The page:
Written by Amy Hendrie
Mansa Musa, leader of the Mali Empire in the fourteenth century, was the richest man who has ever lived. Today, business giants such as Jeff Bezos spring to mind as the wealthiest on earth; Bezos’ net worth presently stands at an impressive $190.7 billion. Historians’ estimates place Mansa Musa’s net worth at $400 billion in present-day value – over twice as wealthy as the richest man currently alive. Yet Mansa Musa is a name largely unknown to the British curriculum. This article aims to reorient African history in the European mind by shining a light on Mansa Musa’s riches, his travels, and his incredible contributions to the Mali empire. The German philosopher Hegel famously stated that Africa “is no historical part of the world; it has no movement or development to exhibit” – as this article will attempt to show, this statement is fundamentally false, and Mansa Musa proves a helpful entryway into deconstructing such harmful stereotypes.
The Mali Empire spanned approximately 500,000 square miles – the same size as the United States – and was the largest empire ever known to West Africa. Established by King Sundiata Keita in the 1240s, the Mali Empire lasted for four centuries and amassed a large fortune during this time from two key commodities: gold and salt. The empire was headed by a Mansa, which means ‘emperor’ or ‘sultan’ in Mali. Before Mansa Musa I came to power, his predecessor, Abu Bakr II, met an interesting end. Abu Bakr was known as the Voyager King, as he was keen to expand the Mali Empire overseas. Indeed, Abu Bakr personally supervised thousands of ships in their efforts to conquer the Atlantic Ocean, only to never return. It has been speculated by American historian Ivan van Sertima that Abu Bakr discovered South America; however, this has never been confirmed. As a result of Abu Bakr’s disappearance, Musa became the Mansa of Mali in 1312. Mansa Musa I was instrumental in the expansion of Mali’s economic, cultural, and military presence.
Mansa Musa expanded the territory of the Mali Empire by annexing 24 cities through military conquest, among them the famous Timbuktu. For example, one of Musa’s top generals, Sagmandia, extended the empire through the conquest of the Songhai capital of Gao. It was noted by the fourteenth-century traveller Ibn Battutah that it took four months to travel from the northern borders of the Mali empire to the southern.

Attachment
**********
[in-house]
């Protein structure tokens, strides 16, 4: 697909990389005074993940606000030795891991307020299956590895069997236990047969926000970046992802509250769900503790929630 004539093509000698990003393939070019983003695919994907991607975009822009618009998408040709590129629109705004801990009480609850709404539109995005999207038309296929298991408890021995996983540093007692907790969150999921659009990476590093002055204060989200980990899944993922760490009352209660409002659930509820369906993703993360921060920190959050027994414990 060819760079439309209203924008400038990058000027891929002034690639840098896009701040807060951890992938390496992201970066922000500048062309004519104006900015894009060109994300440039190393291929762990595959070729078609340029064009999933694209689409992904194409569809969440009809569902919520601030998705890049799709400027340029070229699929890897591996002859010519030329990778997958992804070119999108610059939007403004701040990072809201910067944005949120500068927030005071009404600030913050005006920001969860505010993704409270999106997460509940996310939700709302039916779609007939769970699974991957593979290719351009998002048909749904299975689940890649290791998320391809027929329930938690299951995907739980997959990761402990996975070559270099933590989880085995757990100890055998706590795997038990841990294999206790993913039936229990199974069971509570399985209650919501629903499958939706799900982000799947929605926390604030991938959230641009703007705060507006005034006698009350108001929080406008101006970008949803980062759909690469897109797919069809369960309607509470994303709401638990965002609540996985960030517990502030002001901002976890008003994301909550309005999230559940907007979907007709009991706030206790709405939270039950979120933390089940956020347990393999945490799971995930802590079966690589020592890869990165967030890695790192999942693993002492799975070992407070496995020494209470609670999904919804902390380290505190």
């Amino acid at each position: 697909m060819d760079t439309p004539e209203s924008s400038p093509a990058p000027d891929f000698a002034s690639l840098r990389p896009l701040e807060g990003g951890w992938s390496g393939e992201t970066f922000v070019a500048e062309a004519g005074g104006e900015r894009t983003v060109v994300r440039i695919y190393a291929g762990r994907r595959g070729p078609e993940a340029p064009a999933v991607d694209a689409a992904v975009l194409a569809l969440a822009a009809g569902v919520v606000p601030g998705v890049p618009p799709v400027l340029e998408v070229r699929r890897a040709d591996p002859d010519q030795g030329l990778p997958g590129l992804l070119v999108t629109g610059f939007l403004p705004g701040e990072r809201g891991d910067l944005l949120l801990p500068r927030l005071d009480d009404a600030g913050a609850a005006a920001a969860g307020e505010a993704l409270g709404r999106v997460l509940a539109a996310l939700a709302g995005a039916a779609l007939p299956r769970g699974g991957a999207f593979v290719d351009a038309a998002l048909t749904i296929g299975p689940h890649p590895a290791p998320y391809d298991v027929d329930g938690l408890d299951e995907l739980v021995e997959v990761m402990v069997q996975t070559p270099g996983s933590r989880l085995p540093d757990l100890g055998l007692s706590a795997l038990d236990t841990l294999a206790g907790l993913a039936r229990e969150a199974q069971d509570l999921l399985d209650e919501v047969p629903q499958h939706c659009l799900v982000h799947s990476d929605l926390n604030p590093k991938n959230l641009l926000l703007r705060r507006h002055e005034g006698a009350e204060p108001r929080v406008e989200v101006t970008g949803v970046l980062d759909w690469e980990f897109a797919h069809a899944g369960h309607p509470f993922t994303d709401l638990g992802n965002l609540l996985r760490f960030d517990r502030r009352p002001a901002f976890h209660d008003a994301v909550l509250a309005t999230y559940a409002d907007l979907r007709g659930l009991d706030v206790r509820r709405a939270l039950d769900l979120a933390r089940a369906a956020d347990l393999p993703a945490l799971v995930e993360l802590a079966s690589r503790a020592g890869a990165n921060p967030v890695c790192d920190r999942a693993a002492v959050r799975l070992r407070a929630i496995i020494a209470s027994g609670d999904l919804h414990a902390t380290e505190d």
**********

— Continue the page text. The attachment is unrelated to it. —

This acquisition of vast new lands facilitated the spread of Mali influence not just militarily, but also culturally. Mansa Musa was a devout Muslim and went on pilgrimage – or Hajj – to Mecca in 1324. Embarking on this pilgrimage saw Mansa Musa’s reputation of wealth and devotion sweep across Africa. Musa made sure to display his riches en route: he brought with him 21,000 kilograms of gold, 100 elephants, 80 camels, and 60,000 people. When he passed through Cairo, Mansa Musa gave away so much gold that its value in Cairo fell significantly for years after. According to historian al-Umari, Mansa Musa “flooded Cairo with his kindness”.
Not only did Musa seek to spread his economic influence, he also sought to convert those who came under the fold of the Mali Empire to Islam. One key way in which he did this was through the building of new mosques; it was reported that he built a new mosque every Friday. Perhaps the most famous example is in Timbuktu. Here, Mansa Musa established educational institutions, libraries, and archives as well as mosques. Hundreds of thousands of significant texts and documents were held here and, as a result of Mansa Musa, Timbuktu became one of the most important cities in the empire, still known today for its academic significance. This was a site of academic debate and research, of religious devotion and curiosity. Mansa Musa cultivated this cultural and religious centre in an effort to expand the empire’s reach in a way that went beyond the military occupation of territories. Dr. Gus Casely-Hayford argues that this explains Mansa Musa’s success in empire building; he sought to make those within the empire feel as though they were part of something, to convince them that the empire benefited even those living on its outermost edges. It was because of this sense of shared culture that the Mali Empire’s influence in the region succeeded.
Mansa Musa’s key role becomes even more stark upon his death in 1337. Following his death, the empire suffered greatly: poor leadership combined with competing trade centres and civil wars saw the decline of the Mali Empire. The Mali Empire was drastically reduced by the middle of the fifteenth century. Dr. Gus Casely-Hayford makes the case that Mansa Musa himself was instrumental in keeping the empire together through his emphasis on shared culture and religion, which was not prioritised by his successors. In this way, Mansa Musa himself was significant in the military, economic, and cultural expansion of the Mali Empire.
It is important that we remain curious about people such as Mansa Musa. For too long, African history has remained invisible in the UK’s curriculum. As a result of this Eurocentric understanding of history, Africa is swept to the side and deemed irrelevant. This article argues that African history is not so distant as it may seem; indeed, royal artwork found in Europe features much stunning gold mined from the Mali Empire. Mansa Musa was widely known throughout the globe and his influence, and riches, spanned continents.
Jenner, Greg. “Mansa Musa,” You’re Dead To Me (podcast). Accessed 23rd March 2022
De Graft-Johnson, John. “Musa I of Mali.” Britannica. Accessed 23rd March 2022
National Geographic, “The Mali Empire.” Accessed 23rd March 2022
Mohamud, Namia. “Is Mansa Musa the richest man who ever lived?” BBC Africa, 2019